Witnesses may agree to attend voluntarily or may be served with a summons. Failure to answer a summons can result in a fine for contempt of court.
It is important to clarify in what capacity the GP is being called. This would usually be as a professional witness.
A coroner’s inquest is there to establish the fact around the death and the mode and circumstances that led to the death and as such it is not concerned with ‘blame’ or ‘fault’ though it can highlight its findings and lawyers may well use the evidence from an inquest in any civil case that follows.
(taken from ‘Going to Coroner’s court. James Brooks. BMJ 12/1/12)
A Coroner’s inquest is a fact-finding inquiry. It is not a trial. The scope is limited to establishing who died, when, where and how. The Coroners court is not a court of blame; it is a court of fact.
Doctors as Witnesses
Doctors appearing as witnesses fall into one of three categories:
- Ordinary witnesses (called to give evidence in a capacity unrelated to their work as doctors);
- Professional witnesses (of whom the deceased would have been a patient);
- Or expert witnesses (doctors with advanced knowledge of a specific field relevant to the case).
Doctors attending Coroners court as a professional witness are entitled to claim travel expenses and an attendance allowance: https://www.bma.org.uk/advice/employment/fees/Coroners
The GMC gives the following advice for Doctors acting as a witness in legal proceedings:
Duties of all Witnesses
- Doctors play an important role in the justice system by contributing evidence both as expert witnesses and as witnesses of fact.
- Whether you are acting as a witness of fact or an expert witness, you have a duty to the court and this overrides any obligation to the person who is instructing or paying you. This means you have a duty to act independently and to be honest, trustworthy, objective and impartial. You must not allow your views about a person to affect the evidence or advice you give.
- You must understand your role as a witness throughout the court process. You must cooperate with case management, making sure you meet the timescales for producing reports and going to conferences, meetings or court hearings.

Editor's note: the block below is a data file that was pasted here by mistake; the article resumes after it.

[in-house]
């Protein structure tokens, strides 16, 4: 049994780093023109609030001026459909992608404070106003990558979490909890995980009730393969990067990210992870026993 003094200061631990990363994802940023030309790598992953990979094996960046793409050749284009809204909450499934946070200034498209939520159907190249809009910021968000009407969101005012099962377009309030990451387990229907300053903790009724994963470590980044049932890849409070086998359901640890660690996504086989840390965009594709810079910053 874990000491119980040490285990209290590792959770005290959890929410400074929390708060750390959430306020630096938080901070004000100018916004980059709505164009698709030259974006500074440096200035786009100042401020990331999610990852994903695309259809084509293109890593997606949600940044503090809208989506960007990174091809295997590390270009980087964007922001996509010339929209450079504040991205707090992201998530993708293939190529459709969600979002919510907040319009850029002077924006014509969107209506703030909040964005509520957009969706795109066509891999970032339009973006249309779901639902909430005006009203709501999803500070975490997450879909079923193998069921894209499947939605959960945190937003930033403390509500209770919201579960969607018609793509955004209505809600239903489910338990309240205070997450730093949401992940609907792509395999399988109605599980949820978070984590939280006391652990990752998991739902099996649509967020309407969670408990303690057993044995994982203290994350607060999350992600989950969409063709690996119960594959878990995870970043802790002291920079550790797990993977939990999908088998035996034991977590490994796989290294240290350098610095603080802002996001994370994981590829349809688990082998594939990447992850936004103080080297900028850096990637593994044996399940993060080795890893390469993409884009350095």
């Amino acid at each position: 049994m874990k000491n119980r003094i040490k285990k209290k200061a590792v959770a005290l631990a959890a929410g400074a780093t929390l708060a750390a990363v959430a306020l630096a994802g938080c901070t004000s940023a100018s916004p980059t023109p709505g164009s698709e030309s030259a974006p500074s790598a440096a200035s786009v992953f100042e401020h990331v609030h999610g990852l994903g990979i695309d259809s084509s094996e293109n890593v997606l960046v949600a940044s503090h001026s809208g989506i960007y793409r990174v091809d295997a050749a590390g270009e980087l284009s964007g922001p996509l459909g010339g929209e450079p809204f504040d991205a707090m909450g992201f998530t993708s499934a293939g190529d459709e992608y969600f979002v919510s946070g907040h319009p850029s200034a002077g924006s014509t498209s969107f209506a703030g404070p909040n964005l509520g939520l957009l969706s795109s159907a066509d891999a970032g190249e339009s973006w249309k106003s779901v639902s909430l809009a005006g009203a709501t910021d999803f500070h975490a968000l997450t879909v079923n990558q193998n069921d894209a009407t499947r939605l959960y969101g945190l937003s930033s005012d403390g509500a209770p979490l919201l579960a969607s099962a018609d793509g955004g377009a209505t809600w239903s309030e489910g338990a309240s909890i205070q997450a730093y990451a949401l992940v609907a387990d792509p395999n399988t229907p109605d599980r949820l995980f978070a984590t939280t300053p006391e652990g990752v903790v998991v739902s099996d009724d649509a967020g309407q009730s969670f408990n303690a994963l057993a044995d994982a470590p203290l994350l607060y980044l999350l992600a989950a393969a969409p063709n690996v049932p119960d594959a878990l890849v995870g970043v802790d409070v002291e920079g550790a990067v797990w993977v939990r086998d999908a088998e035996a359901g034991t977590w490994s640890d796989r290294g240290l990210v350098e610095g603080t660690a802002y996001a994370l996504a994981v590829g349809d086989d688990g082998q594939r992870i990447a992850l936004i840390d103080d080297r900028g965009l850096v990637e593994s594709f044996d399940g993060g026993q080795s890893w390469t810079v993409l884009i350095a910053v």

- You must make sure that any report you write, or evidence you give, is accurate and not misleading. This means you must take reasonable steps to check the accuracy of any information you give, and to make sure that you include all relevant information.
- People who do not have a medical background may rely on your advice and evidence to help them make decisions. Where it is possible to do so without misleading anyone, you should use language and terminology that people who are not medically qualified will understand. You should explain any abbreviations and medical or other technical terminology you use. Diagrams with explanatory labels can be useful.
In general terms doctors may find it helpful to bear in mind that a low threshold to seek advice from their medical defence organisation is to be encouraged. In particular, MDO advice is going to be most effective when it is given before a doctor provides a statement to the coroner. Where the doctor has been criticised about care they gave the deceased, or where the coroner is aware of such criticism (but the doctor is not) then this is a strong prompt to seek MDO advice at the earliest opportunity. It follows from that that doctors should feel able to speak to coroners directly to seek such information and, in addition to ascertaining whether there has been criticism, it can be very useful to find out if the family of the deceased are to be legally represented. (If they are it strongly suggests that they are not happy with the circumstances of death and can be an indication that the doctor may need legal representation too.)
Finally, there may be something about the nature of the death that suggests early liaison with the doctor’s MDO is necessary or prudent. This could include circumstances where there is to be a jury inquest, where the deceased had been detained in custody, where they had apparently taken their own life, where they had been under psychiatric care or where the deceased was a child or vulnerable person. Note that this list is not exhaustive and the important point is for the doctor to speak to their MDO where experienced MLAs can give further advice and/or assistance.
Information on the MDU’s page can be found here: Coroners – The MDU
Information from the MPS can be found here : Behind the scenes of a coroner’s inquest (medicalprotection.org)
The MDDUS also has a number of articles that are publicly available and the links are below:
The BMA gives the following more general advice for any doctors attending court proceedings (not necessarily a coroner’s inquest).
If you are summoned to the court after providing a report you should:
- Familiarise yourself with the report or statement you provided
- Speak to the lawyers involved about any other documents you need to read in preparation
- Inform the solicitors about any mistakes or omissions in your written evidence
- Practice your points so they are clear and concise
- Agree a place to meet on the day with the barrister or solicitor
- Do some information gathering on the opposition’s counsel if possible
How to Present Yourself
- If you are inexperienced at giving oral evidence, practice taking the oath.
- In court, speak as slowly as possible. If you do not understand a question, you should ask the judge to ask the barrister to rephrase it.
- You should always face the judge and also direct all your answers to him or her. In observing the judge, keep an eye on their pen and allow the judge to either finish writing before continuing or to ask you to continue.
- You should always be ready to explain your area of expertise to the court.
Also, it is important that GPs in this situation contact their MDO for individually tailored advice and assistance.